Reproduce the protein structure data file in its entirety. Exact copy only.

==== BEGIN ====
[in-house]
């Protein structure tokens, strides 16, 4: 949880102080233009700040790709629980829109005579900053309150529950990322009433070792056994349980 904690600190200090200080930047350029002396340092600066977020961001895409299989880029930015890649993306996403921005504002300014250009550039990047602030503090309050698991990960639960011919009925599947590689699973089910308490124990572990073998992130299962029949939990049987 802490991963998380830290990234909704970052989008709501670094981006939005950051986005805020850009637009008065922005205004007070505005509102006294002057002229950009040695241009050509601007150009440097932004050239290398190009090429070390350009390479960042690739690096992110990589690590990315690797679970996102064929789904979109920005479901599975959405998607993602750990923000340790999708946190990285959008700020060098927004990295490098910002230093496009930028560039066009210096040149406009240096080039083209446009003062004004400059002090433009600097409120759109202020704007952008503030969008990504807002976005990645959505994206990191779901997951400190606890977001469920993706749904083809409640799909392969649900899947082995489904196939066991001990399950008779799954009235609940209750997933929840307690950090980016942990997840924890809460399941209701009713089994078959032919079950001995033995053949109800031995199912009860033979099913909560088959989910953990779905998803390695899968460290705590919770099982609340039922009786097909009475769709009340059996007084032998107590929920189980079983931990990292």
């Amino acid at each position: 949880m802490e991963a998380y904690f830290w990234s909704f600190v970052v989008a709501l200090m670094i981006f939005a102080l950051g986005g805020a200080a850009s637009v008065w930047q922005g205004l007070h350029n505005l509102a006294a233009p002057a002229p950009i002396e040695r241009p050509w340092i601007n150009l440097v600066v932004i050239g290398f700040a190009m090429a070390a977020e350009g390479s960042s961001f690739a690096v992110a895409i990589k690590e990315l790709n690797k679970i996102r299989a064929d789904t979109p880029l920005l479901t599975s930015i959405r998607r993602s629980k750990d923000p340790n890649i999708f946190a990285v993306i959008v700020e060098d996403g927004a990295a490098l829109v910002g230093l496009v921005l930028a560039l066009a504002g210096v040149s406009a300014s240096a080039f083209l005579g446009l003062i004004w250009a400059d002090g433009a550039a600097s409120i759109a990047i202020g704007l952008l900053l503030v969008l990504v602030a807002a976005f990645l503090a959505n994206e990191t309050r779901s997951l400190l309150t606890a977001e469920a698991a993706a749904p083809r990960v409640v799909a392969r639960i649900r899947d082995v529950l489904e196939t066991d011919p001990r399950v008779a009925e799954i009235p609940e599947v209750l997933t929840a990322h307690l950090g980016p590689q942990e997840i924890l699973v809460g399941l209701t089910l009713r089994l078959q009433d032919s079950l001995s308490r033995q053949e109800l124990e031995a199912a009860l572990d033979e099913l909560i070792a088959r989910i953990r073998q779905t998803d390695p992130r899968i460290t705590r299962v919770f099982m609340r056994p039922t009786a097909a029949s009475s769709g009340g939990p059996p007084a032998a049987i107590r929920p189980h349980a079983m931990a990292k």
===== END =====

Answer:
[in-house]
């Protein structure tokens, strides 16, 4: 949880102080233009700040790709629980829109005579900053309150529950990322009433070792056994349980 904690600190200090200080930047350029002396340092600066977020961001895409299989880029930015890649993306996403921005504002300014250009550039990047602030503090309050698991990960639960011919009925599947590689699973089910308490124990572990073998992130299962029949939990049987 802490991963998380830290990234909704970052989008709501670094981006939005950051986005805020850009637009008065922005205004007070505005509102006294002057002229950009040695241009050509601007150009440097932004050239290398190009090429070390350009390479960042690739690096992110990589690590990315690797679970996102064929789904979109920005479901599975959405998607993602750990923000340790999708946190990285959008700020060098927004990295490098910002230093496009930028560039066009210096040149406009240096080039083209446009003062004004400059002090433009600097409120759109202020704007952008503030969008990504807002976005990645959505994206990191779901997951400190606890977001469920993706749904083809409640799909392969649900899947082995489904196939066991001990399950008779799954009235609940209750997933929840307690950090980016942990997840924890809460399941209701009713089994078959032919079950001995033995053949109800031995199912009860033979099913909560088959989910953990779905998803390695899968460290705590919770099982609340039922009786097909009475769709009340059996007084032998107590929920189980079983931990990292």
């Amino acid at each position: 949880m802490e991963a998380y904690f830290w990234s909704f600190v970052v989008a709501l200090m670094i981006f939005a102080l950051g986005g805020a200080a850009s637009v008065w930047q922005g205004l007070h350029n505005l509102a006294a233009p002057a002229p950009i002396e040695r241009p050509w340092i601007n150009l440097v600066v932004i050239g290398f700040a190009m090429a070390a977020e350009g390479s960042s961001f690739a690096v992110a895409i990589k690590e990315l790709n690797k679970i996102r299989a064929d789904t979109p880029l920005l479901t599975s930015i959405r998607r993602s629980k750990d923000p340790n890649i999708f946190a990285v993306i959008v700020e060098d996403g927004a990295a490098l829109v910002g230093l496009v921005l930028a560039l066009a504002g210096v040149s406009a300014s240096a080039f083209l005579g446009l003062i004004w250009a400059d002090g433009a550039a600097s409120i759109a990047i202020g704007l952008l900053l503030v969008l990504v602030a807002a976005f990645l503090a959505n994206e990191t309050r779901s997951l400190l309150t606890a977001e469920a698991a993706a749904p083809r990960v409640v799909a392969r639960i649900r899947d082995v529950l489904e196939t066991d011919p001990r399950v008779a009925e799954i009235p609940e599947v209750l997933t929840a990322h307690l950090g980016p590689q942990e997840i924890l699973v809460g399941l209701t089910l009713r089994l078959q009433d032919s079950l001995s308490r033995q053949e109800l124990e031995a199912a009860l572990d033979e099913l909560i070792a088959r989910i953990r073998q779905t998803d390695p992130r899968i460290t705590r299962v919770f099982m609340r056994p039922t009786a097909a029949s009475s769709g009340g939990p059996p007084a032998a049987i107590r929920p189980h349980a079983m931990a990292k």